• Pull the wood tick straight upward without twisting or crushing it.
    • Maintain a steady pressure until it releases its grip.
    • If tweezers aren't available, use fingers, a loop of thread around the jaws, or a needle between the jaws for traction.
  3. Deer Tick Removal: Tiny deer ticks need to be scraped off with a finger nail or credit card edge.
  4. Tick's Head: If the wood tick's head breaks off in the skin, remove it.
    • Clean the skin with rubbing alcohol.
    • Use a sterile needle to uncover the head and lift it out.
    • If a small piece of the head remains, the skin will eventually shed it.
    • If most of the head is left, call your doctor.
  5. Antibiotic Ointment: Wash the wound and your hands with soap and water after removal to prevent catching any tick disease. Apply antibiotic ointment such as Polysporin to the bite once (no prescription needed).
  6. Expected Course: Tick bites normally don't itch or hurt. That's why they often go unnoticed.
  7. Call Your Doctor If:
    • You can't remove the tick or the tick's head
    • Fever or rash in the next 2 weeks
    • Bite begins to look infected
    • Your child becomes worse

Preventing Tick Bites

  1. Prevention:
    • When hiking in tick-infested areas, wear long clothing and tuck the ends of pants into socks. Apply an insect repellent to shoes and socks.
    • Permethrin products applied to clothing are more effective than DEET products against ticks.
  2. Tick Repellent for Skin - DEET:
    • DEET is an effective tick repellent.
    • Use 30% DEET for children and adolescents (AAP recommendation 2003) (30% DEET protects for 6 hours)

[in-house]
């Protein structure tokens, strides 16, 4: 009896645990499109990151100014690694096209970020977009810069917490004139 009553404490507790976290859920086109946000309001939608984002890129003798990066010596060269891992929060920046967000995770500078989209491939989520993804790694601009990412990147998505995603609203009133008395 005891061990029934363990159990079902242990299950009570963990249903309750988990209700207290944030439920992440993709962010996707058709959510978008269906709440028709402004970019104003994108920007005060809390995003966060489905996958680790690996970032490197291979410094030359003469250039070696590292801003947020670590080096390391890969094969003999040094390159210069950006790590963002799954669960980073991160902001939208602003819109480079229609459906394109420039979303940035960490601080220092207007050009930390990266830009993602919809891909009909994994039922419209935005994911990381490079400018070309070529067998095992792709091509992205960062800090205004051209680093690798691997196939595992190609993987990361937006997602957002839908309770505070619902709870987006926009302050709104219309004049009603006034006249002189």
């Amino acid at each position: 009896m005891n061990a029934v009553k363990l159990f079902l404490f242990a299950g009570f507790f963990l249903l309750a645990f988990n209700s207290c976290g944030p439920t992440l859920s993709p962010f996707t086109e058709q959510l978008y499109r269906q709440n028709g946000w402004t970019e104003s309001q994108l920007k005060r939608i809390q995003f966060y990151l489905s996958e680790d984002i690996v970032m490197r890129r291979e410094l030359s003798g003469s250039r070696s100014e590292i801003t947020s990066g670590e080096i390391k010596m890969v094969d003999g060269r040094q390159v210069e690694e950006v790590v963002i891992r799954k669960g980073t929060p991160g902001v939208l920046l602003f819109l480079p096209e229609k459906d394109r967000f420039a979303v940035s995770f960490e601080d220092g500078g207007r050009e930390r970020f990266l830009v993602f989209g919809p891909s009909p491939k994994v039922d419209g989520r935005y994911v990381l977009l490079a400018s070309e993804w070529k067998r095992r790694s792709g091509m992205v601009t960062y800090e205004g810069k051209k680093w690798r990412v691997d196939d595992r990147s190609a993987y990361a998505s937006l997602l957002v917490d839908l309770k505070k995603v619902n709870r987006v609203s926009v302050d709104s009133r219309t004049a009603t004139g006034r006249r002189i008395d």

3. Tick Repellent for Clothing - Permethrin:
    • Permethrin-containing products (eg, Duranon or Permanone Tick Spray) are highly effective tick repellents.
    • An advantage over using DEET is that they are applied to and left on clothing instead of skin. Apply it to clothes, especially pants cuffs, socks and shoes. You can also put it on other outdoor items (mosquito screen, sleeping bags).
    • Do not apply Permethrin to skin (Reason: it's rapidly degraded on contact with skin)

And remember, contact your doctor if your child develops any of the "Call Your Doctor" symptoms.

Disclaimer: This information is not intended be a substitute for professional medical advice. It is provided for educational purposes only. You assume full responsibility for how you choose to use this information.

Author and Senior Reviewer: Barton D. Schmitt, M.D.

Last Reviewed: 11/15/2011

Last Revised: 11/15/2011

Content Set: Pediatric HouseCalls Symptom Checker

Copyright 1994-2012 Barton D. Schmitt, M.D.

Additional Resources:

 How to use the Adult Health Topics pages
 When to call the doctor
 Reviewers of Clinical Content

Disclaimer: The information contained in these topics is not intended nor implied to be a substitute for professional medical advice, it is provided for educational purposes only. You assume full responsibility for how you choose to use this information.

Always seek the advice of your physician or other qualified healthcare provider before starting any new treatment or discontinuing an existing treatment. Talk with your healthcare provider about any questions you may have regarding a medical condition. Nothing contained in these topics is intended to be for medical diagnosis or treatment.

About This Site   |   Disclaimer   |  Privacy   |   Accessibility   |   Donations   |   Site Map
171 Ashley Avenue, Charleston, SC 29403 1.843.792.1414 | © Medical University of South Carolina
rss feed iconText Messaging iconPodcast Library Follow MUSCHealth on Twitter MUSChealth YouTube Channel